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Enron: suicide
graphic January 25, 2002: 1:22 p.m. ET

Former senior executive found dead with a suicide note.
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    NEW YORK (CNN/Money) - A former vice chairman of Enron Corp. was found dead early Friday after apparently committing suicide, Texas police said.

    Authorities in Sugar Land, Texas found the body of former Enron vice chairman John C. "Cliff" Baxter, with an apparently self-inflicted gunshot wound to the head, early Friday morning. Police discovered the body inside a vehicle parked between two medians on a highway. A suicide note was also found at the scene, police spokesperson Pat Whitty said.

    "There was no sign of foul play," Whitty, of the Sugarland police department, told CNN. "Inside his wallet was an ID indicating he was an employee of Enron."

    The contents of the suicide note were not released by police and it was not known what connection there was, if any, between the death and the company's collapse.

    Baxter joined Enron in 1991 and became vice chairman in October 2000 before resigning last May.

    "We are deeply saddened by the tragic loss of our friend and colleague, Cliff Baxter," Enron said in a statement. "Our thoughts and prayers go out to his family and friends." Details

    In other developments in the Enron saga:

  • U.S. lawmakers on Friday offered their first impressions after a day of hearings into the collapse of energy trader Enron Corp. and the practices of its auditor, Arthur Andersen. The results were not favorable.
    Investigators for the House Energy and Commerce Committee said criminal charges could result from Andersen's effort to shred documents and erase computer files related to its audit of Enron.

    A number of Andersen representatives testified Thursday. David B. Duncan, the lead Enron auditor since fired by Andersen, declined to testify, citing his Fifth Amendment right against self-incrimination. The other Andersen representatives told lawmakers that document shredding was Duncan's idea, but lawmakers were skeptical of that claim.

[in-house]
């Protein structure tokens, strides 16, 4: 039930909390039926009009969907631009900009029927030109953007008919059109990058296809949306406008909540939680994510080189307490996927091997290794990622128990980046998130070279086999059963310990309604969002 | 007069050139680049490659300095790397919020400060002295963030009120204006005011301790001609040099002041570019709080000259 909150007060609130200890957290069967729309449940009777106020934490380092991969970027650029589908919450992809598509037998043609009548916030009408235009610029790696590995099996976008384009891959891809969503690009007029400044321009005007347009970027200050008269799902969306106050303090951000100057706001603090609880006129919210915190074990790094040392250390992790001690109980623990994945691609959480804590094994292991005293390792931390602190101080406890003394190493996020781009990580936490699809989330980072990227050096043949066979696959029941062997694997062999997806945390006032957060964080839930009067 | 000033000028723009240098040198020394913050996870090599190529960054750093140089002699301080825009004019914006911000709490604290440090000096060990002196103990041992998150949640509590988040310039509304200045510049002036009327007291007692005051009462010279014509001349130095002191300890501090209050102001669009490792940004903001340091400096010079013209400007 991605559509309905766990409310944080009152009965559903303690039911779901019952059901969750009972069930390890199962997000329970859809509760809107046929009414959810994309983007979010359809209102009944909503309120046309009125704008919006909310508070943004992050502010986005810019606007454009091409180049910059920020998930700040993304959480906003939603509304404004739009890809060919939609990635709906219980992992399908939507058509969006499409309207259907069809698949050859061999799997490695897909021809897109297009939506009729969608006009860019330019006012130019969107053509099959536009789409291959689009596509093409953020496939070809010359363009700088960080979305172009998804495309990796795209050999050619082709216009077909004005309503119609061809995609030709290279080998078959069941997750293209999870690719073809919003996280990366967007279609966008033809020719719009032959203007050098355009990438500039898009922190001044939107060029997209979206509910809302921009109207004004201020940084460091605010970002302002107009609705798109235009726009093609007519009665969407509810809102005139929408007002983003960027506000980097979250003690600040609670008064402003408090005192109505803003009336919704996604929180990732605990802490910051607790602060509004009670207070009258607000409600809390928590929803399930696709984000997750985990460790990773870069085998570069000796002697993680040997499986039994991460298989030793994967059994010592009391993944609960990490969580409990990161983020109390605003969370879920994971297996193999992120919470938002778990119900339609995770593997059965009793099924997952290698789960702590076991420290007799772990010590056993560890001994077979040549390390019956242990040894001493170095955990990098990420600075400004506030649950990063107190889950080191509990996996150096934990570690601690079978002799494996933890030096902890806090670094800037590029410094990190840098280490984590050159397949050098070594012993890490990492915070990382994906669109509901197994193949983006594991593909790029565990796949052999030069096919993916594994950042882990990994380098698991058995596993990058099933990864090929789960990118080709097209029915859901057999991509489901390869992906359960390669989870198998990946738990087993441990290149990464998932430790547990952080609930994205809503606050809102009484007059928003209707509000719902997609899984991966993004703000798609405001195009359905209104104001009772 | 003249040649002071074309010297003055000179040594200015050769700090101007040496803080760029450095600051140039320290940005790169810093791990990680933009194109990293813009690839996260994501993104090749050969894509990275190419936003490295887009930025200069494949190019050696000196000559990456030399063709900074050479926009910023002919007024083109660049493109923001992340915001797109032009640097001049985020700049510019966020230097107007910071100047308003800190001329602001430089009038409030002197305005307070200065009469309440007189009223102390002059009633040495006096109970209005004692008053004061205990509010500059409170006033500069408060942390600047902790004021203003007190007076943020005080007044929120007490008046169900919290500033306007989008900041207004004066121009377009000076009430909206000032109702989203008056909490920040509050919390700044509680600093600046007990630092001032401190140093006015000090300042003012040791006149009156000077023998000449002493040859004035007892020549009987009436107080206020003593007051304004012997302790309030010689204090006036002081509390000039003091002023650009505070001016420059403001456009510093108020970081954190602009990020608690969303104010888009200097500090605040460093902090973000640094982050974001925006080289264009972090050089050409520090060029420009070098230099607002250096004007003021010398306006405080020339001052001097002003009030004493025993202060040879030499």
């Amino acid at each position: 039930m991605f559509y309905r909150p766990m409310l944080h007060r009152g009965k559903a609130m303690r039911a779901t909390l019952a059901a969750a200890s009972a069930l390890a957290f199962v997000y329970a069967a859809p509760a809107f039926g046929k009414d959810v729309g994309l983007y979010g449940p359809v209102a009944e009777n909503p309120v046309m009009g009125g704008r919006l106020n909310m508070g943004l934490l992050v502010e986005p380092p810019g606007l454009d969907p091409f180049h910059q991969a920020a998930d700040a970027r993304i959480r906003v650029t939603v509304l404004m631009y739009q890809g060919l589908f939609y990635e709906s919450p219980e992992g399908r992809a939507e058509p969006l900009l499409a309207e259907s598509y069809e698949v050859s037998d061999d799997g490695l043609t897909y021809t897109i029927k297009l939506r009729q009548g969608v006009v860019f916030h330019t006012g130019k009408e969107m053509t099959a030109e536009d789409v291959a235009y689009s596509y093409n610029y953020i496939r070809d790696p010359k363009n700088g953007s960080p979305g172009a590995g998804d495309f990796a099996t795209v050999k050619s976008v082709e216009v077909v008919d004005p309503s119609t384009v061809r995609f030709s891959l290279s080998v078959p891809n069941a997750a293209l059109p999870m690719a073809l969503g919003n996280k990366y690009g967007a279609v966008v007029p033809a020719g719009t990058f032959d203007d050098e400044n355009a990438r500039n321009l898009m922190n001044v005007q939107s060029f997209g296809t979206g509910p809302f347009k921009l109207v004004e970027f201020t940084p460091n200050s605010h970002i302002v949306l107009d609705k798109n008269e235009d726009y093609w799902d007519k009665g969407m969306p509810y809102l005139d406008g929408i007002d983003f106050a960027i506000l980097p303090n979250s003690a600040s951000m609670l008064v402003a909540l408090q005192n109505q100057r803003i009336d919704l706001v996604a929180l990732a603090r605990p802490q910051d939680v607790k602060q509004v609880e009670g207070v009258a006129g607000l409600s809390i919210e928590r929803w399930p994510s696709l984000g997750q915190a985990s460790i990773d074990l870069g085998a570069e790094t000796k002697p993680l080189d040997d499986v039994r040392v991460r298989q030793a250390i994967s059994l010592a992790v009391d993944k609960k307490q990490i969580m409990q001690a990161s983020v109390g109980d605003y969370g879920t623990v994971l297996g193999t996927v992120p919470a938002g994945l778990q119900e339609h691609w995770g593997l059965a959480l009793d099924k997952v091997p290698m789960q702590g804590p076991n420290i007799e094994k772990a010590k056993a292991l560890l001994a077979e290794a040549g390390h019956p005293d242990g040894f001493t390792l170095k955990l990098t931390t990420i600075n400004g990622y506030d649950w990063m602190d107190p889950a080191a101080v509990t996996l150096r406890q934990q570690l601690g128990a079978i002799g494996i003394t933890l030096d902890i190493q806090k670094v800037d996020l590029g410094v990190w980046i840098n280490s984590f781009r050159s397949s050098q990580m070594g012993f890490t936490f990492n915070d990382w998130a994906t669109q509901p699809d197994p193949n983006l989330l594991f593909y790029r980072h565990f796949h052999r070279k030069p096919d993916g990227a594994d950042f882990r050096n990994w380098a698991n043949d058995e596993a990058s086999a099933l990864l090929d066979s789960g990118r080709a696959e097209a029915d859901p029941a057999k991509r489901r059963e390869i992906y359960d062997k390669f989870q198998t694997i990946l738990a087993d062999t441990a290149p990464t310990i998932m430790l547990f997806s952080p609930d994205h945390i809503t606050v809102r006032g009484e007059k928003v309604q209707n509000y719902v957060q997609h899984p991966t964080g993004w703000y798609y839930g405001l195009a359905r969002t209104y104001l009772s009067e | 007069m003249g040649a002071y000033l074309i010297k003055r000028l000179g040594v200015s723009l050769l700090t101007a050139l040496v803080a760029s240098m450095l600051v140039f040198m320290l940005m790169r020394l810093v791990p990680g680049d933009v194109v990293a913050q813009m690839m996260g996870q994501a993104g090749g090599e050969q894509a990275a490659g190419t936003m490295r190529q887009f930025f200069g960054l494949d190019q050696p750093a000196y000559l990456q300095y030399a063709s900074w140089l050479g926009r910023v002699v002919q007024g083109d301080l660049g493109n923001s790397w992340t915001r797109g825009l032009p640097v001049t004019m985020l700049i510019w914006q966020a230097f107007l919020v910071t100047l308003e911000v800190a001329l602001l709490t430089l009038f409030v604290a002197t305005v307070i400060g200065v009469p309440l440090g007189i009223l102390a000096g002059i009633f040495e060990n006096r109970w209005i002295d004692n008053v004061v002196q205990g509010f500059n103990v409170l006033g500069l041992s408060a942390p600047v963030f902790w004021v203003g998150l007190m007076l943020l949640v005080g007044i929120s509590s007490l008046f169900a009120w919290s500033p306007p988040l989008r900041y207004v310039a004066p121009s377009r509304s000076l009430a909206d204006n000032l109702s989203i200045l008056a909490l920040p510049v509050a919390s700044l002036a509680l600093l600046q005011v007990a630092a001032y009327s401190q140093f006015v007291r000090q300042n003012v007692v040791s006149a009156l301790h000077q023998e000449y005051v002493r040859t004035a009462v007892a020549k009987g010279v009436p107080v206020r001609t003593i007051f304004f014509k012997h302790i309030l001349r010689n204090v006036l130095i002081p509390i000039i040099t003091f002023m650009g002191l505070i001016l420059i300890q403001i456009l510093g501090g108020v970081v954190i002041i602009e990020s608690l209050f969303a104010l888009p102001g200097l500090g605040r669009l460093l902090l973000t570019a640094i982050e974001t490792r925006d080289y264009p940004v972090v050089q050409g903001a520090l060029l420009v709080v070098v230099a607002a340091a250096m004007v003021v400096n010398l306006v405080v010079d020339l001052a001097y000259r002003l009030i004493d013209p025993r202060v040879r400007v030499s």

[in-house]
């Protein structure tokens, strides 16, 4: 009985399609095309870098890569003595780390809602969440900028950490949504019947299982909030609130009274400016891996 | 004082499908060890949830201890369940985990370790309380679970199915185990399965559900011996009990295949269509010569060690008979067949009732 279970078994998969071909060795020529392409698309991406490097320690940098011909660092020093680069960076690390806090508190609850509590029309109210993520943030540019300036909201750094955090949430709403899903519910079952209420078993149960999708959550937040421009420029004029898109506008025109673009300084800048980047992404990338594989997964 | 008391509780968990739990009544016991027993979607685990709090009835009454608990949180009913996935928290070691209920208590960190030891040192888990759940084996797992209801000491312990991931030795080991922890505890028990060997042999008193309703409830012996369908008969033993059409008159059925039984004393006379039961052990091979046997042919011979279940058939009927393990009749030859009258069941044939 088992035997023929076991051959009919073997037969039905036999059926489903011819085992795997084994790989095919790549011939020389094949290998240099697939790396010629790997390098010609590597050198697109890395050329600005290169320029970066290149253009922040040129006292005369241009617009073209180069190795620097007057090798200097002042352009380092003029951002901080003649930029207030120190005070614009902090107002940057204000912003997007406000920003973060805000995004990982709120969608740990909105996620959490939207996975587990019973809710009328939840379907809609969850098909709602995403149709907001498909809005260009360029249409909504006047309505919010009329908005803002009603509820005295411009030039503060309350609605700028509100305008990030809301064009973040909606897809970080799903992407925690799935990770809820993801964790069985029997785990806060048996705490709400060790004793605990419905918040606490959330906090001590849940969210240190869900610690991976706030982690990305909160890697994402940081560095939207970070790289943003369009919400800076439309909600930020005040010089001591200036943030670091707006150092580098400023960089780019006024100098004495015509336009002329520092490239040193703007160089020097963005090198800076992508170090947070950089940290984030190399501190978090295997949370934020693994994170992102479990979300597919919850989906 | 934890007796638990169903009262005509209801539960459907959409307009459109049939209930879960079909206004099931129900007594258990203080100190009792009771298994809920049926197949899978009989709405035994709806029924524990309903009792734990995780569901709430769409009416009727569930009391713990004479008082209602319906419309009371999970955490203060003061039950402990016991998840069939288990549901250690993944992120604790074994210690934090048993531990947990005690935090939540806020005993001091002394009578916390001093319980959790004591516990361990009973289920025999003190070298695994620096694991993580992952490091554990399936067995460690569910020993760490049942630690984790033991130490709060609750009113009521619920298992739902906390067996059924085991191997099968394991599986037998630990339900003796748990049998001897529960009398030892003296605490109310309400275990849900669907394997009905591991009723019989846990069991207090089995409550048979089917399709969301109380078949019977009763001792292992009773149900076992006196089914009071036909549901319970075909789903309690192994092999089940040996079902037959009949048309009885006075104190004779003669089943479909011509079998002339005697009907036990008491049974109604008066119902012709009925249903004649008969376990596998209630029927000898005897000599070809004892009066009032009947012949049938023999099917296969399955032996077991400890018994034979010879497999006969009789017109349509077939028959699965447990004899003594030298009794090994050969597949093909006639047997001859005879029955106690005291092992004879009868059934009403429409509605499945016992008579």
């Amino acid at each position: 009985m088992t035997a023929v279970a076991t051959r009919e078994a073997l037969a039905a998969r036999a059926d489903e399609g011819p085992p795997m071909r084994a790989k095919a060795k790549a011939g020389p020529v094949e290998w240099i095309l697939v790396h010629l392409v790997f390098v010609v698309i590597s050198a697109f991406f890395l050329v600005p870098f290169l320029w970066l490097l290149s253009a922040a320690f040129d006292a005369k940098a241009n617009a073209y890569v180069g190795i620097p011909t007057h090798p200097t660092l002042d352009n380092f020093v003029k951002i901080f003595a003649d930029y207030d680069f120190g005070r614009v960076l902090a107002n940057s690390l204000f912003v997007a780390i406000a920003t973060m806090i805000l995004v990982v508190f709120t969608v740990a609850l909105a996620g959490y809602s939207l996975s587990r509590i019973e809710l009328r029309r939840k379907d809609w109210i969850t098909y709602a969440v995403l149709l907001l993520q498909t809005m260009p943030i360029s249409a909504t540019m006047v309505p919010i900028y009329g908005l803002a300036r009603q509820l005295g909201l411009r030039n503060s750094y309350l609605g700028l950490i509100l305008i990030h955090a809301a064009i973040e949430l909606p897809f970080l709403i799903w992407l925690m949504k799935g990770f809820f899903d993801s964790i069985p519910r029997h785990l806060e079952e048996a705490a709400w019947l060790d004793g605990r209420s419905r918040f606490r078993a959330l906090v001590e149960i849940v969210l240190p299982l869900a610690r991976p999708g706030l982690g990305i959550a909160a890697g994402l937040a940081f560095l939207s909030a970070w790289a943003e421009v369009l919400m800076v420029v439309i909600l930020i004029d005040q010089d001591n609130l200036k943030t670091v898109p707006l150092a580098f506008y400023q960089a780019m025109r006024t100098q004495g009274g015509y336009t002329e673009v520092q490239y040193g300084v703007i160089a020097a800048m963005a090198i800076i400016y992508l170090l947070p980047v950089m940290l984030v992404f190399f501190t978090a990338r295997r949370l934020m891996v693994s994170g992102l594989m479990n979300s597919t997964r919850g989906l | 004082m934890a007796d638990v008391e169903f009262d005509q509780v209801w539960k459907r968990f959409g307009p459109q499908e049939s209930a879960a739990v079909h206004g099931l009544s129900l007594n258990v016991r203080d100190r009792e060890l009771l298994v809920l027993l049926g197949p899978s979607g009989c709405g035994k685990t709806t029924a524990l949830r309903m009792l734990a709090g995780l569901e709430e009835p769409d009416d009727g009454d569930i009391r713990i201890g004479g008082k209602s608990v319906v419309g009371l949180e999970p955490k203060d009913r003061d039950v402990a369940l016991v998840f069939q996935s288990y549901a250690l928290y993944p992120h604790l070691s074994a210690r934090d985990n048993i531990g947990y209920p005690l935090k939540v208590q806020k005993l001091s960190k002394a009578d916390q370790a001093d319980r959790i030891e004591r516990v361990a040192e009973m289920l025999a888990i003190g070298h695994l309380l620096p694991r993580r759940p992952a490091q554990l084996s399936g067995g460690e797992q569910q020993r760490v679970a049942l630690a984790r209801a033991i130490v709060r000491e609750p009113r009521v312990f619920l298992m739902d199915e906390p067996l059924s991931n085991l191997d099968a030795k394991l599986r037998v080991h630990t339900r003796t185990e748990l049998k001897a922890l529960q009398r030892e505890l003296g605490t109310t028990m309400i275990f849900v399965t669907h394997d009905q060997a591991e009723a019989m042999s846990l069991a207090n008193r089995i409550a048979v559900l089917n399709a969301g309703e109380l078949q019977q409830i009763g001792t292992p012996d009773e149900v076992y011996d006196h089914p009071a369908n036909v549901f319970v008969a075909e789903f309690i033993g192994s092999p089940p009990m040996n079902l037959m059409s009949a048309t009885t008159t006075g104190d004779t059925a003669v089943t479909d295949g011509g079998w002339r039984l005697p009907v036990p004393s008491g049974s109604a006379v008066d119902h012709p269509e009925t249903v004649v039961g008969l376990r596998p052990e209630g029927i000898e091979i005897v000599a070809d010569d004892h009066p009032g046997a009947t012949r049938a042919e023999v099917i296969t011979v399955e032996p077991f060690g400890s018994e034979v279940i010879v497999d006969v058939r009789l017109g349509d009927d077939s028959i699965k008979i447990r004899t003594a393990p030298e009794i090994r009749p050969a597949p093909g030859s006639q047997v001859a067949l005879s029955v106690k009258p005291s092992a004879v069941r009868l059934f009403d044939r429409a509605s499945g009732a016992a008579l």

Duncan, through his attorney, had previously told lawmakers that he ordered the shredding on the advice of Andersen's in-house counsel, Nancy Temple, who also testified Thursday.

    Rep. James Greenwood (R-Pa.)
    Chairman of the House Energy & Commerce oversight committee at Thursday's hearing.
    In any event, as many 80 Andersen employees joined in the shredding once the order was given, a Congressional aide told CNN, meaning the destruction was more widespread than the company has acknowledged. Details.

    Click here for more on Enron's collapse

    The Times also reported that, of the 248 members of Congress serving on the various committees investigating Enron, 212 got campaign contributions from Enron or Andersen. Not surprisingly, supporters of campaign finance reform legislation think they're gaining ground and could push the House of Representatives to address the issue soon.

  • No. 2 U.S. bank J.P. Morgan Chase & Co. could stand to lose up to $1 billion resulting from its relationship with Enron, according to a report in Friday's Wall Street Journal.
    Morgan's insurers are scrutinizing Mahonia Ltd., an energy-trading business established by J.P. Morgan (JPM: Research, Estimates) nearly a decade ago that conducted about 60 percent of its trading with Enron, the report said. Details.

  • The Journal also reported that Stephen Cooper, a bankruptcy reorganization specialist, is the frontrunner to take over as Enron's CEO, succeeding Kenneth Lay, who resigned Wednesday.
    Cooper, a managing principal at consulting firm Zolfo Cooper, previously worked for Federated Department Stores Inc, Morrison Knudsen Corp. and others. Details.

  • The Times reported that inside information was used to lure wealthy investors to a partnership called LJM2, an off-the-balance-sheet group run by Enron executives.
  • At least some people are cashing in on Enron's demise. The Associated Press reported several book deals have resulted from the debacle, and the L.A. t-shirt designer responsible for the "Free Winona" craze now has a line of "Enron: Evildoer" shirts for sale.





    Justice Department